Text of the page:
by David Lorimer
The American Trajectory – Divine or Demonic
David Ray Griffin
Clarity Press Inc, 2018,
409 pp., $29.95, p/b –
This penetrating analysis constitutes the background or ‘prequel’ to David’s book Bush and Cheney: How they Ruined America and the World, reviewed in No 126 in April (p. 53) and puts one in mind of the bumper sticker stating ‘Be kind to America, or else we will bring you freedom and democracy.’ The starting point is the self-image of the US as exceptional, moral and a force for good, unlike previous empires. This rhetoric is still asserted within the political mainstream, for instance by President Obama (responsible for an extension of illegal US drone attacks) when he stated that “I believe in American exceptionalism with every fiber of my being.” However, Griffin also reports an interview by President Trump talking about Putin when he asks, “What, you think our country is so innocent?” provoking a rebuke from the New York Times for ‘drawing a moral equivalency between the United States and Russia.’
Replete with historical examples, Griffin shows the gap between moral rhetoric and practical politics and the indissoluble link between militarism and imperialism –America has 700 bases throughout the world. The overall thrust of the argument is that the trajectory of American foreign policy ‘has been more malign than benign, more demonic than divine’ (p. 31).
Beginning with an analysis of the elimination of Native Americans (whose population by 1890 had been reduced by 95% from 10 million to 228,000) he proceeds to describe interventions in the Philippines, Cuba and Hawaii, brutal invasions that are portrayed to the public as benevolent assimilation. The original ideals of freedom, self-determination and democracy are ignored when there is a conflict between liberty and profit or self-interest, the latter always prevailing, while the former continue to be used rhetorically for propaganda purposes. In practical political terms this is encapsulated in the so-called Monroe Doctrine where the US arrogates to itself a natural right to control the Western hemisphere and, through an ‘open door’ policy, to promote its own political and economic advantage.
There are striking and interesting parallels between US policy in World Wars I and II, between Wilson and Roosevelt. Griffin explains how Wilson, aided and abetted by Churchill, deceived the US people by claiming that he wanted to keep America out of the war ‘while doing everything possible to get into the war.’ The key incident was the sinking of the Lusitania, and Griffin’s analysis shows that the ship was deliberately endangered and was carrying highly explosive material, so that when it was hit by a German U-boat, it sank in 18 minutes, resulting in 128 American deaths; ‘a flame of indignation’ swept the country (c.f. 9/11) and enabled Wilson to argue that Germany had forced America to enter the war (there is further fascinating material on the detailed policies calculated to provoke Germany).
Roosevelt engaged in a similar deceptive strategy during World War II. He engineered a strategy to put Japan in the wrong, using the US fleet in Hawaii as bait to tempt them to act. When the attack on Pearl Harbour occurred, it was not a surprise to the US administration, but the officers in charge, Admiral Kimmel and Captain Short, knew nothing in advance; and when ‘on December 7 Washington received the information about the exact minute of the attack several hours in advance, General Marshall sent this information to Hawaii in such a way that it would arrive only after the attack had begun’ (p. 146). Perhaps the most disgraceful aspect of this incident is the deliberate cover-up and the discrediting the officers, much of whose testimony was omitted from the official report. Worse still, they were inundated with hate mail and called traitors, while other witnesses were intimidated into reversing their testimony, with one even thrown into a psychiatric ward and being told that “his testimony had better change or he’d be in the ward for the rest of his life” (p. 148). So it is obvious that the US administration of the time simply lied for political purposes. The officers were eventually exonerated (but only long after their deaths).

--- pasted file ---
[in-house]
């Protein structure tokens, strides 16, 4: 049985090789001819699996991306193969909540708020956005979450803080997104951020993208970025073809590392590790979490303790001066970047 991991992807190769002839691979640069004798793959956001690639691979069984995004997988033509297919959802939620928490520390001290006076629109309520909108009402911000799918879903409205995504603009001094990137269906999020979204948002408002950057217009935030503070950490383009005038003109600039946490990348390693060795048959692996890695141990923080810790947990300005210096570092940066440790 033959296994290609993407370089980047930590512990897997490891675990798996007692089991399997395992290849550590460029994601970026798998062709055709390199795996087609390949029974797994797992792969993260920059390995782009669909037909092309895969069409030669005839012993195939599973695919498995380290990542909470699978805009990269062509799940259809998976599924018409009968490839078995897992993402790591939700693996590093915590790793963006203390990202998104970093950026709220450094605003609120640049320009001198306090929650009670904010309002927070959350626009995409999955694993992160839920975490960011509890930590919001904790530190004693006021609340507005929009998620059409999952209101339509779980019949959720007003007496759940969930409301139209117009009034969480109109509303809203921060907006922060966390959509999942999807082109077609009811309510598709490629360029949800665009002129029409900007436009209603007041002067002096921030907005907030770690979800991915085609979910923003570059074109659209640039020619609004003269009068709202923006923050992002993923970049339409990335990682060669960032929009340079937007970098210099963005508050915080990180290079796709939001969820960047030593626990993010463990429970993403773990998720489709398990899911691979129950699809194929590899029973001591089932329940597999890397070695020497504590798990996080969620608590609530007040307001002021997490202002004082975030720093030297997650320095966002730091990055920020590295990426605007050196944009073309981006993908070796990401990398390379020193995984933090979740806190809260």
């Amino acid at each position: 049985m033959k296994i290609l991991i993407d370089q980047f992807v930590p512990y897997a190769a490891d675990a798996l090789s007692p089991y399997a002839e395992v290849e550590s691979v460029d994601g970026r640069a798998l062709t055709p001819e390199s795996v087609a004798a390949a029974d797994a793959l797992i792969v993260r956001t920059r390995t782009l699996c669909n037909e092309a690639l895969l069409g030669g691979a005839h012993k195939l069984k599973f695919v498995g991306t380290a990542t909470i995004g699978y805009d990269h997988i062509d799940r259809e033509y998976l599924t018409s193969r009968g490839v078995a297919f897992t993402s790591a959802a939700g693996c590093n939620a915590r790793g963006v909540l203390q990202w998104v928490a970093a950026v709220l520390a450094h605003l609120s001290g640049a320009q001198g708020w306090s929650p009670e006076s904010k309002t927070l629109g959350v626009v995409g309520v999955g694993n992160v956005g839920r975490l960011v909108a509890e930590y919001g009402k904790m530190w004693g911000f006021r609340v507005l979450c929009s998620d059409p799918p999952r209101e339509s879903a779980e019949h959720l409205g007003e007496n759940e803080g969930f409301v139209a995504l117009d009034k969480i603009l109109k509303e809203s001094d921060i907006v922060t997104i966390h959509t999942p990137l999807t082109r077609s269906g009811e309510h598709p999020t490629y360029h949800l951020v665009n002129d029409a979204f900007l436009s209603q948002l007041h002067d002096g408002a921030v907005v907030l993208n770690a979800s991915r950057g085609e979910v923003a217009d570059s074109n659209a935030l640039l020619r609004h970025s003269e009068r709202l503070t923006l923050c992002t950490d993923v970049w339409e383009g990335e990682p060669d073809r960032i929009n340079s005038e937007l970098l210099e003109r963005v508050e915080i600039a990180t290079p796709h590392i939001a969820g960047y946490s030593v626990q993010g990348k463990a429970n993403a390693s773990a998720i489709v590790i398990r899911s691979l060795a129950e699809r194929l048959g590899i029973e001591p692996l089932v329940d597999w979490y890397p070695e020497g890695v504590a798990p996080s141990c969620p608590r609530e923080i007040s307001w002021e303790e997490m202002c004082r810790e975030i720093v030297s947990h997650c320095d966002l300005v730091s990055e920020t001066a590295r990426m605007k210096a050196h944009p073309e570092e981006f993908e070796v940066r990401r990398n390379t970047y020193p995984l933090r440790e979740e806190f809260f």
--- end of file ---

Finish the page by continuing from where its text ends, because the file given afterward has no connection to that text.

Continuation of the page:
The chapter on Hiroshima and Nagasaki shows how the decision to drop the atomic bomb was political-diplomatic rather than military. Already by 1943, the government had decided that the bomb would be used on Japan rather than Germany, having learned that the Germans had given up their attempt to create one. Roosevelt was told that if the bombs were not produced and used, the Manhattan Project ‘would be subjected to relentless investigation and criticism’. Its real military purpose was to subdue the Soviets, but the result was the nuclear arms race. Truman knew that the Japanese would never agree to surrender unconditionally, whereby the Emperor would be removed and tried for war crimes. As one historian put it, Truman needed Japan’s refusal to justify the use of the atom bomb. The fact that dropping the bomb was not militarily essential makes its use morally indefensible as a brazen demonstration of power, and even George Kennan regarded this as ‘an indignity of monstrous proportions.’ Griffin asks rhetorically if America can still regard itself as ‘exceptionally moral’ after such an incident.